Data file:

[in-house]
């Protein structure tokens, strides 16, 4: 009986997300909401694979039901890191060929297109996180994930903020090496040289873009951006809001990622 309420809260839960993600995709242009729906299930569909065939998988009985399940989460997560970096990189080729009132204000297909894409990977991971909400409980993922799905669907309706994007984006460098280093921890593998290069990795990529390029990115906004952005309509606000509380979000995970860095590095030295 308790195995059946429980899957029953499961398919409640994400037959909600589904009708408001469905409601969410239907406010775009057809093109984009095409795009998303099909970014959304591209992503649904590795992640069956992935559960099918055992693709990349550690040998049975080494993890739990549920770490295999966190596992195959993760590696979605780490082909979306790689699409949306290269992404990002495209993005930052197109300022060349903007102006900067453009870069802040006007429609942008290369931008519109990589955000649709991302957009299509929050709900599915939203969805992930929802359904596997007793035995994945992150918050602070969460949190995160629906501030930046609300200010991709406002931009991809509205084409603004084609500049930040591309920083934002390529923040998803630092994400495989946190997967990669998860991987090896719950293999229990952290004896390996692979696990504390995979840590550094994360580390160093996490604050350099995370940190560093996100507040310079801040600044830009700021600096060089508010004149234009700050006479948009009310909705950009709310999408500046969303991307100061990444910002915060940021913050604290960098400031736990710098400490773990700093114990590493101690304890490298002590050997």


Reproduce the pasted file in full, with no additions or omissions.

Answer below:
[in-house]
């Protein structure tokens, strides 16, 4: 009986997300909401694979039901890191060929297109996180994930903020090496040289873009951006809001990622 309420809260839960993600995709242009729906299930569909065939998988009985399940989460997560970096990189080729009132204000297909894409990977991971909400409980993922799905669907309706994007984006460098280093921890593998290069990795990529390029990115906004952005309509606000509380979000995970860095590095030295 308790195995059946429980899957029953499961398919409640994400037959909600589904009708408001469905409601969410239907406010775009057809093109984009095409795009998303099909970014959304591209992503649904590795992640069956992935559960099918055992693709990349550690040998049975080494993890739990549920770490295999966190596992195959993760590696979605780490082909979306790689699409949306290269992404990002495209993005930052197109300022060349903007102006900067453009870069802040006007429609942008290369931008519109990589955000649709991302957009299509929050709900599915939203969805992930929802359904596997007793035995994945992150918050602070969460949190995160629906501030930046609300200010991709406002931009991809509205084409603004084609500049930040591309920083934002390529923040998803630092994400495989946190997967990669998860991987090896719950293999229990952290004896390996692979696990504390995979840590550094994360580390160093996490604050350099995370940190560093996100507040310079801040600044830009700021600096060089508010004149234009700050006479948009009310909705950009709310999408500046969303991307100061990444910002915060940021913050604290960098400031736990710098400490773990700093114990590493101690304890490298002590050997």